Edwin S. Monuki, M.D., Ph.D.
Edwin S. Monuki, M.D., Ph.D.
Professor and Chair, Pathology & Lab Medicine
Dr. Monuki, a Southern California native, received his B.S. in Biology from the Massachusetts Institute of Technology in 1984, then earned his M.D. and Ph.D. degrees from the University of California San Diego in 1994. For his graduate studies, he worked on the development of myelinating glial cells with Greg Lemke at the Salk Institute. Dr. Monuki then moved to Boston for his residency training in Anatomic Pathology at the Massachusetts General Hospital, followed by a fellowship in Neuropathology at the Brigham & Women’s Hospital and Children’s Hospital. He then became a staff neuropathologist at the Brigham and Children’s Hospitals and Instructor in Pathology at the Harvard Medical School while carrying out his postdoctoral research with Chris Walsh at the Beth Israel Deaconess Medical Center. As a postdoc, Dr. Monuki used mouse genetics to study cerebral cortex development, and he continued these studies when he started as an Assistant Professor at UCI in 2001. Dr. Monuki is board-certified in Anatomic Pathology and Neuropathology, and is a staff neuropathologist at the UCI Medical Center. Now an Associate Professor, Dr. Monuki also currently serves as Vice-Chair for Research for the Department of Pathology and is a standing member of the NIH Neurogenesis and Cell Fate study section. In his spare time, he plays the piano, chases his kids, and roots for the Lakers.
Research in Lay Terms
The goals of the Monuki Laboratory are two-fold. The first goal is to understand how the brain develops. The second is use this understanding to make brain cells that might be useful for treating patients. One cell type of particular interest is the choroid plexus epithelial cell, which has significant untapped potential for treating neurodegenerative disorders such as Alzheimer’s Disease.
The Monuki Laboratory focuses on the basic mechanisms underlying dorsal forebrain development, particularly those involving the cerebral cortex and choroid plexus. These studies include the use of stem cell cultures to model dorsal forebrain development and to generate choroid plexus epithelial cells for potential clinical applications.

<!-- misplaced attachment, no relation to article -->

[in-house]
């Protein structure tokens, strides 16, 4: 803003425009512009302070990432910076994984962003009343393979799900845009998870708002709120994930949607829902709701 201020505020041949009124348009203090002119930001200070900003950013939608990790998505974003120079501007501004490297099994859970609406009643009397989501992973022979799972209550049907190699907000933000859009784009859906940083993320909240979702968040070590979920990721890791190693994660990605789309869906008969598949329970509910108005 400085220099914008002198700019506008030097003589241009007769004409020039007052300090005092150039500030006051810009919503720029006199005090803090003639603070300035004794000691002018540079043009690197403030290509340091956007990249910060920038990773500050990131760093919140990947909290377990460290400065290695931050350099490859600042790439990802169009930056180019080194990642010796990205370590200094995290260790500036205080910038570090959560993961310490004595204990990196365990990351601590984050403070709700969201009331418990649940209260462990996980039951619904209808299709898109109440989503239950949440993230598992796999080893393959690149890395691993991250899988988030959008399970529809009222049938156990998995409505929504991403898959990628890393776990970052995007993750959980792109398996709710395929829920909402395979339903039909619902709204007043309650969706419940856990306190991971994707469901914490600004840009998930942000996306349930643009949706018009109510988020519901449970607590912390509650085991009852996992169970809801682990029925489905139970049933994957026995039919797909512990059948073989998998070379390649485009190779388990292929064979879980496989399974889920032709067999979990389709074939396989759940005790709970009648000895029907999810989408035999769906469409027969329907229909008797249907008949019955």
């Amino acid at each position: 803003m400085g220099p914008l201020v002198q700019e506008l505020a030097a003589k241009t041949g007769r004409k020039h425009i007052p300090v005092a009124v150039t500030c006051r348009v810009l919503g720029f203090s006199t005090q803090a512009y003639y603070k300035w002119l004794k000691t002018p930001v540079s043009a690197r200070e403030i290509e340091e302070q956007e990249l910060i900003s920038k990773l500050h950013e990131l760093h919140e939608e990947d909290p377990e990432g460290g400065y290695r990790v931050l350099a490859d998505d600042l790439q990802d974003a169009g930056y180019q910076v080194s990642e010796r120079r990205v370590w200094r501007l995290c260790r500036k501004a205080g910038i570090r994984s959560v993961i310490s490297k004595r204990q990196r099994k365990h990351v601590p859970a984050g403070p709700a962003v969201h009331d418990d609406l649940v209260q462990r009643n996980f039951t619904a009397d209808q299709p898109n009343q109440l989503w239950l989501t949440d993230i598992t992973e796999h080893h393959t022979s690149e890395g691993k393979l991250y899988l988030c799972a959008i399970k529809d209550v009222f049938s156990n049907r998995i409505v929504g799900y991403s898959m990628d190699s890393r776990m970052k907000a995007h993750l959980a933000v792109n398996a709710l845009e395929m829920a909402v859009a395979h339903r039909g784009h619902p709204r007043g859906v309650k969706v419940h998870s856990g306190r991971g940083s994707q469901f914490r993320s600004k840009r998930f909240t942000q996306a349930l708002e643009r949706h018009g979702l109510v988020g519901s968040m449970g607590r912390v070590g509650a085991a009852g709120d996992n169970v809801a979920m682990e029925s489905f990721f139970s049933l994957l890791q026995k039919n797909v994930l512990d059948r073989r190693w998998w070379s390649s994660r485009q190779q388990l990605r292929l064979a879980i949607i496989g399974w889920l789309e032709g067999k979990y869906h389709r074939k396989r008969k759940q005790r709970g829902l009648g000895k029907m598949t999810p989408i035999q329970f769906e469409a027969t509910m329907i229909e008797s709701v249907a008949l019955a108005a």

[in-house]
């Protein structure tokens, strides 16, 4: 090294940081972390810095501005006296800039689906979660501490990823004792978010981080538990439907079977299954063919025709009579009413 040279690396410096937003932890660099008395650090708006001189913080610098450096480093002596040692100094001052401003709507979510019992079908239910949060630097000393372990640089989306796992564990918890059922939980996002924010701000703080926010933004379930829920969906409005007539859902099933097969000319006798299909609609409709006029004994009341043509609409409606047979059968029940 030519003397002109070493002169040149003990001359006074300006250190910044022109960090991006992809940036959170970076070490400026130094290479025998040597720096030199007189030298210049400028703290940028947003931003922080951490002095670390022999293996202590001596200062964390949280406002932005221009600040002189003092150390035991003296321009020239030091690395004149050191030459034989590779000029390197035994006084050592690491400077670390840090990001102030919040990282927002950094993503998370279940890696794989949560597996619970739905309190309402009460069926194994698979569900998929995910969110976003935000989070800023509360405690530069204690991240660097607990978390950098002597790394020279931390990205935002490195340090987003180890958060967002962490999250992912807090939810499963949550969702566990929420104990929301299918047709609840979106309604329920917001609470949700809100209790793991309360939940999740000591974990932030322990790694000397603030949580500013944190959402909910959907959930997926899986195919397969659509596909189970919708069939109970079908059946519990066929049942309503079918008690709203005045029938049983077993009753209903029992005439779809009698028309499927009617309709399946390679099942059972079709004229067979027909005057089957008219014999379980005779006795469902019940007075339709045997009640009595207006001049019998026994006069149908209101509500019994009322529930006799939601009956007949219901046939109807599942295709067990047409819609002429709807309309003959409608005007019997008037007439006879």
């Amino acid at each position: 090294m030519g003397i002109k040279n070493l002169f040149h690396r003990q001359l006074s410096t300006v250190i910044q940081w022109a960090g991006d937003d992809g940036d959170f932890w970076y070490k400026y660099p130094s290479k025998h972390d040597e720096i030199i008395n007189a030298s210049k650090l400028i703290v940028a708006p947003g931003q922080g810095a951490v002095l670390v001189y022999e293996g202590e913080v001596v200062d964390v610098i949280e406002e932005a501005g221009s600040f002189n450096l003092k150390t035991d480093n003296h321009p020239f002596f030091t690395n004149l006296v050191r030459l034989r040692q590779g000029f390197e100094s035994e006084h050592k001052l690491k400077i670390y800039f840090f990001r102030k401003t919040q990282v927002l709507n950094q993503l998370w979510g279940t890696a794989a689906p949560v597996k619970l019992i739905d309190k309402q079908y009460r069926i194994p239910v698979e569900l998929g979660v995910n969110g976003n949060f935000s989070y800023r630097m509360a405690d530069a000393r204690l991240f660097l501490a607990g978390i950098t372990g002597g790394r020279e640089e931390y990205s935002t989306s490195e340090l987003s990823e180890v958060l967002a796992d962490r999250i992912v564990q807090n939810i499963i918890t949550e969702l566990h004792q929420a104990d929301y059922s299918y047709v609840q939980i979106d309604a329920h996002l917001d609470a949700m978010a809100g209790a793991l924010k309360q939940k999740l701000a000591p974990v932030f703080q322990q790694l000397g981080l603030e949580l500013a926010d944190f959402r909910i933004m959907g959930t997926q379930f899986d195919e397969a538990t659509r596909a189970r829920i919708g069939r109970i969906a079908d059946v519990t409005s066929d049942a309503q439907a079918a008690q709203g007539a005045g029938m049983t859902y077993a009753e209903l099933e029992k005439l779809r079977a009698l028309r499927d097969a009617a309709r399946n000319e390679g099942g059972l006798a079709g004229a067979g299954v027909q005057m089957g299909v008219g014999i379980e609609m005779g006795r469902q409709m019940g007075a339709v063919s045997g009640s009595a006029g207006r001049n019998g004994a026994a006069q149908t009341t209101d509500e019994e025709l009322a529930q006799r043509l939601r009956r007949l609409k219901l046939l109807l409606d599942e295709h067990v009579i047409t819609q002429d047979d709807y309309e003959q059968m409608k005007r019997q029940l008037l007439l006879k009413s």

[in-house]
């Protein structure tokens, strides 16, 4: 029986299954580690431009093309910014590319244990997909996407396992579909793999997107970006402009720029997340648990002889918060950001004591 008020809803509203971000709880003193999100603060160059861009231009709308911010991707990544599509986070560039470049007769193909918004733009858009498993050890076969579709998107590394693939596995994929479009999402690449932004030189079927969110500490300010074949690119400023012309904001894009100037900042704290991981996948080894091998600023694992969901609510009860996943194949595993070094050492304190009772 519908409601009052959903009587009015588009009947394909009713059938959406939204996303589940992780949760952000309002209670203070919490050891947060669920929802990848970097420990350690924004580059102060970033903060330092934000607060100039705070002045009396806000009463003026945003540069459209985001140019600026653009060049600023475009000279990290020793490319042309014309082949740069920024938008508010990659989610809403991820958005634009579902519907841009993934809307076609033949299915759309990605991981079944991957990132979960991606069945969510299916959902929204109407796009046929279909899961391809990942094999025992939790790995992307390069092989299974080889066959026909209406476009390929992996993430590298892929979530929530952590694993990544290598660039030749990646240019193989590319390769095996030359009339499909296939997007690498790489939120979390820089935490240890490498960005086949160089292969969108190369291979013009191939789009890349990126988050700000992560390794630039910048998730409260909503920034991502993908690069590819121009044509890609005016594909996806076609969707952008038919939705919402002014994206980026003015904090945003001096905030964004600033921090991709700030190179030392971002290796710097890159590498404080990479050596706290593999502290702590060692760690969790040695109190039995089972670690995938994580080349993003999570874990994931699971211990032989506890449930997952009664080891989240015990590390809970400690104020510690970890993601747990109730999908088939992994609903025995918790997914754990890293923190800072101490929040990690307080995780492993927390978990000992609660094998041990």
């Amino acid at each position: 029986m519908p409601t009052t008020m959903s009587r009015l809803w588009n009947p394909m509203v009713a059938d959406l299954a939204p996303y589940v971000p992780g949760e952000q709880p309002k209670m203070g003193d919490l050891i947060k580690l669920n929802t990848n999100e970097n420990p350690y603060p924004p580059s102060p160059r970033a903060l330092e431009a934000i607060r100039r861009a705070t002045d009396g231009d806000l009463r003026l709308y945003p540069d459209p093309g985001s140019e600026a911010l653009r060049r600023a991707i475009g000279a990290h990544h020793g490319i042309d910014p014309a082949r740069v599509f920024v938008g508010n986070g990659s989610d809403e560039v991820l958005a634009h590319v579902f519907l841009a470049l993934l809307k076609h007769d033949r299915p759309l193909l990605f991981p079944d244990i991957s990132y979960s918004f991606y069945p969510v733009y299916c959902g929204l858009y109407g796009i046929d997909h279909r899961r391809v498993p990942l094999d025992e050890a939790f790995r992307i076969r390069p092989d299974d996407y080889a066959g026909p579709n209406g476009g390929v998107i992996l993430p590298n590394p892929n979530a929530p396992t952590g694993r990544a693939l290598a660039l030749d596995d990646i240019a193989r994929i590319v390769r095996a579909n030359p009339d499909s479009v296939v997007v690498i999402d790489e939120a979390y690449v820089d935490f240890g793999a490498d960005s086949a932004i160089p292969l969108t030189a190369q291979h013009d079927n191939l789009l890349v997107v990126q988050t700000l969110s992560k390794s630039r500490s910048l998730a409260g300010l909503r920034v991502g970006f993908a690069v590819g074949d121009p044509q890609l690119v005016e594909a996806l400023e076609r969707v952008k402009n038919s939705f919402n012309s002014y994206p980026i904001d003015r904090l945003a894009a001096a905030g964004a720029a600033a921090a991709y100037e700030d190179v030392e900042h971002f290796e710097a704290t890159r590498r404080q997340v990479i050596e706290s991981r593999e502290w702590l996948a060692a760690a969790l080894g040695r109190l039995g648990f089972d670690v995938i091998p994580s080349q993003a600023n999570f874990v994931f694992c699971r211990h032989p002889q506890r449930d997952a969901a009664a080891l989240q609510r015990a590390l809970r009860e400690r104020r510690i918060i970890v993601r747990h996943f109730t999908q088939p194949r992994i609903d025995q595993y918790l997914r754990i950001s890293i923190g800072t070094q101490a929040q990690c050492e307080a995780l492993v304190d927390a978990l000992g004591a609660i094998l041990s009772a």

The goals of the Monuki Laboratory are to understand how the dorsal forebrain develops and to apply this knowledge to inform human disorders and stem cell culture strategies with potential clinical impact. Two structures in the dorsal forebrain of particular interest are the cerebral cortex, the seat of our higher cognitive functions, and the choroid plexus, which produces the cerebrospinal fluid (CSF) that nourishes and protects the brain and spinal cord. To achieve our goals, my laboratory uses a variety of in vivo and in vitro approaches, including loss- and gain-of-function mouse genetics, gene delivery using mouse in utero electroporation, embryonic explant cultures, and dissociated cultures of mouse and human neural stem cells (NSCs). In addition, we use cultures of mouse and human embryonic stem (ES) cells to model dorsal forebrain development and to generate forebrain cells for potential clinical applications. One current project focuses on how a genetic network involving Bone morphogenetic proteins (BMPs), Fibroblast growth factors (FGFs), and the cortical selector gene Lhx2 regulate border formation in the forebrain and control the lineages of cortical stem cells. Another current project uses this same network to study choroid plexus epithelial cell (CPEC) development and to generate CPECs from mouse and human ES cells. CPECs have significant and untapped clinical potential, and our goal is to enable a CPEC-based regenerative medicine. These projects are supported and supplemented by ongoing collaborations with developmental biologists, developmental systems biologists, bioinformaticists, bioengineers, and evolutionary biologists on the UCI campus.
Pathology and Laboratory Medicine, School of Medicine, Developmental and Cell Biology, School of Biological Sciences
The Tipping Point: How Little Things Can Make a Big Difference – Malcolm Gladwell
The Shawshank Redemption
"If you ask big questions, you will get big answers." – Francis Crick